‘Palace are here, let the games begin’
The redeeming features of life back in the Premier League are the same as ever: boozing, singing and shouting with mates.
On Sunday, I went to my first Premier League match since 2005. That’s right. I, a so-called sports columnist, deprived of top-flight football for eight years. Crystal Palace had languished in the Coca-Cola sponsored wilderness for eight long years. For eight long years, we watched the financial chasm between the Premier League and the Championship inexorably widen. We saw our hopes of a return to the top tier steadily recede. We watched as our best players were hawked off to pay our debts. In 2010, with the club on the brink of liquidation, we feared that we wouldn’t even have a football club to support. Yet somehow, improbably, on a shoestring budget, Palace managed to get promoted. We were back in the Promised Land. But was it worth the wait?
To be honest, I’m still pinching myself about the play off victory – not to mention watching the YouTube clips of Kevin Phillips’ winning penalty every now and then. Palace’s promotion showed that romance in football hadn’t been completely extinguished; that team spirit and good coaching still counted for something. Well it still counted for something in the Championship. But do we stand a snowball in hell’s chance of staying in the Premier League? Here, money really does talk. The spending power of the top clubs has irreparably damaged the competitive balance of the league. Only three clubs stand a meaningful chance of actually winning the title. Everyone else is fighting for a European place, aspiring to mid-table mediocrity or desperately scrambling to avoid the drop. It’s a very odd sort of Promised Land.
Palace haven’t exactly been big spenders over the summer. We paid a club record fee – reportedly £6million – for Peterborough striker Dwight Gayle, while Spanish midfielder José Campaña cost us £1.7million. Invariably, Palace are the bookies’ favourites for the drop. Most pundits have already written us off. No shit, Nostradamus. Tell us something we don’t know. We know it’s going to be a long, hard season. We know that victories will be as rare as hen’s teeth. We’re braced for Hansen and Lawro mocking our lack of quality on Match of the Day.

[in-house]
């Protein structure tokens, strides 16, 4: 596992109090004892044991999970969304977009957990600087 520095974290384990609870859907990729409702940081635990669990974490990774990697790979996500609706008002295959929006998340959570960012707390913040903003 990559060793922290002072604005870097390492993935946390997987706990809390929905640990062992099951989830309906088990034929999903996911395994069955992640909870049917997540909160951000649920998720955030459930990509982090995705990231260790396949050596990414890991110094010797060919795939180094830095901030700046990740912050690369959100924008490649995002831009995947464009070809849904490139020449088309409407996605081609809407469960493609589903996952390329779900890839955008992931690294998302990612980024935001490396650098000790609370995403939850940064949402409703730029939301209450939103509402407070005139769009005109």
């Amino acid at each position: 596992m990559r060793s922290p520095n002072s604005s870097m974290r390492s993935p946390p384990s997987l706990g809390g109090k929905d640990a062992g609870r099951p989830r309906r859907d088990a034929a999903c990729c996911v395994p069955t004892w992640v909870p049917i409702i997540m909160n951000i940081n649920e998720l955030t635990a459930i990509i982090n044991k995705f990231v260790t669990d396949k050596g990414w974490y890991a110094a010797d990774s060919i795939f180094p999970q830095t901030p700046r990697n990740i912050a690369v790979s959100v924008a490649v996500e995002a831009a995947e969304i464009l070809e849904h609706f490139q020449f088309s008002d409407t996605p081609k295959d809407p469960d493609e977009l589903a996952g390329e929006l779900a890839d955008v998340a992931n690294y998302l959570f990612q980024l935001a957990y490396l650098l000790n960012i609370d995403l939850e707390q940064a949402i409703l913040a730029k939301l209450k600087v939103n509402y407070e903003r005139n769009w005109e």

But, you know what? Let them all sneer. We’ve got nothing to lose. No one expects us to survive. If we go down, we’ll still have £60million in parachute payments – a financial boost which we would never have enjoyed if we hadn’t gone up. We could – whisper it – become a yo-yo club again as we had been in the 1990s. It’s what dreams are made of.
All those years in the wilderness have fostered a chippy, outsider mentality among Palace fans. On the eve of the play-offs, a vocal minority of supporters were exhibiting the classic symptoms of promophobia – promotion anxiety. They were afraid to step out of the comfort zone of the Championship. They felt alienated by the commercialism of the Premier League. They feared that we’d be out of our depth in the top flight.
You could see this outsider attitude in the pre-match choreographed display in the Holmesdale Stand, which featured an image of Jigsaw, from the Saw horror films, beneath a banner which declared: ‘Palace are here, let the games begin.’ If it was meant to be intimidating, it had no discernible effect on the Spurs players. By contrast, as the Telegraph match report observed, ‘it was the home players who suffered stage fright’.
If the performance was bereft of quality and belief, how was the match-day experience? Selhurst Park isn’t what you’d call a state-of-the-art stadium. Frankly, like much of the surrounding area – South Norwood and Thornton Heath – is a bit dilapidated. ‘Selhurst is a shit-hole, I want to go home’, visiting supporters frequently sing. And few would argue with them. But even down-at-heel Selhurst Park had tried to scrub up well for the visit of Spurs. The stadium was adorned with the logo of its new sponsor, 12Bet. There was a gleaming new TV gantry, the numbers on our seats in the Holmesdale Stand had been repainted, the rickety old wooden seats in the Main Stand had been ripped up and replaced and there were new ‘handmade’ pies in the catering outlets.
More importantly, the stadium was near to capacity – a rare sight in recent years. I keep hearing that Premier League grounds are hushed and soulless, Maybe that’s the case at Stamford Bridge or the Emirates, but the whole of Selhurst Park was rocking on Sunday. Nor were the prawn-sandwich munching ‘plastics’ much in evidence. There were a few ‘day trippers’ of course; tourists who had come for a taste of the world-famous ‘EPL’ (as it’s known in non-footballing circles). But on the whole most of the newcomers were lapsed fans rather than nouveau fans. These supporters had understandably become disillusioned and had drifted away after years of mediocrity.
What’s baffling is not why they stopped going to Palace but why the rest of us continued to endure the misery. It’s a question my wife often asks. And, to be honest, it’s not easy to answer. But, if there is an answer, I think it’s this: It’s drinking with your mates. It’s being part of a raucous, boisterous crowd. It’s the devotional ritual of singing, cursing and shouting yourself hoarse. Despite all the petty rules and regulations, football crowds are still passionate, unruly and gloriously vulgar. As a sporting contest, the Premier League might be a rich man’s game, but the match-day experience is recognisably the same. You can still enjoy the visceral pleasure of boozing, swearing and singing. And that’s why we keep going back.
Duleep Allirajah is spiked’s sports columnist. Follow him on Twitter @DuleepOffside.